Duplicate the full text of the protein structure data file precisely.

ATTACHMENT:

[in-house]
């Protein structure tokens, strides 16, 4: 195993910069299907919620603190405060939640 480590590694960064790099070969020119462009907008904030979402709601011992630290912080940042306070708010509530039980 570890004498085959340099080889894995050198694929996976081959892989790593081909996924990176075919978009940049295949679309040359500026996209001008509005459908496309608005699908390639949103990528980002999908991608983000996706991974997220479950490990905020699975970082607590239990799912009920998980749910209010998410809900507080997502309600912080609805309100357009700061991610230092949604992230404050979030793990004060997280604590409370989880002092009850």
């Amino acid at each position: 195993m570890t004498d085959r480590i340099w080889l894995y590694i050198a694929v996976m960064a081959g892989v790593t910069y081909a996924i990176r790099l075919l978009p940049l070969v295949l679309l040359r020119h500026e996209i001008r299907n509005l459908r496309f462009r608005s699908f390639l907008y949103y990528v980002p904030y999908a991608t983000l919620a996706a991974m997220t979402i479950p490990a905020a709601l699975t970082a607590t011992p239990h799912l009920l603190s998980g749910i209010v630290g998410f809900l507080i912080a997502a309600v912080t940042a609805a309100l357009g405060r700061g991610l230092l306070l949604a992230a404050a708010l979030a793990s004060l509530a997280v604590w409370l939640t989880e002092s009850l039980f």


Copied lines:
[in-house]
């Protein structure tokens, strides 16, 4: 195993910069299907919620603190405060939640 480590590694960064790099070969020119462009907008904030979402709601011992630290912080940042306070708010509530039980 570890004498085959340099080889894995050198694929996976081959892989790593081909996924990176075919978009940049295949679309040359500026996209001008509005459908496309608005699908390639949103990528980002999908991608983000996706991974997220479950490990905020699975970082607590239990799912009920998980749910209010998410809900507080997502309600912080609805309100357009700061991610230092949604992230404050979030793990004060997280604590409370989880002092009850």
């Amino acid at each position: 195993m570890t004498d085959r480590i340099w080889l894995y590694i050198a694929v996976m960064a081959g892989v790593t910069y081909a996924i990176r790099l075919l978009p940049l070969v295949l679309l040359r020119h500026e996209i001008r299907n509005l459908r496309f462009r608005s699908f390639l907008y949103y990528v980002p904030y999908a991608t983000l919620a996706a991974m997220t979402i479950p490990a905020a709601l699975t970082a607590t011992p239990h799912l009920l603190s998980g749910i209010v630290g998410f809900l507080i912080a997502a309600v912080t940042a609805a309100l357009g405060r700061g991610l230092l306070l949604a992230a404050a708010l979030a793990s004060l509530a997280v604590w409370l939640t989880e002092s009850l039980f």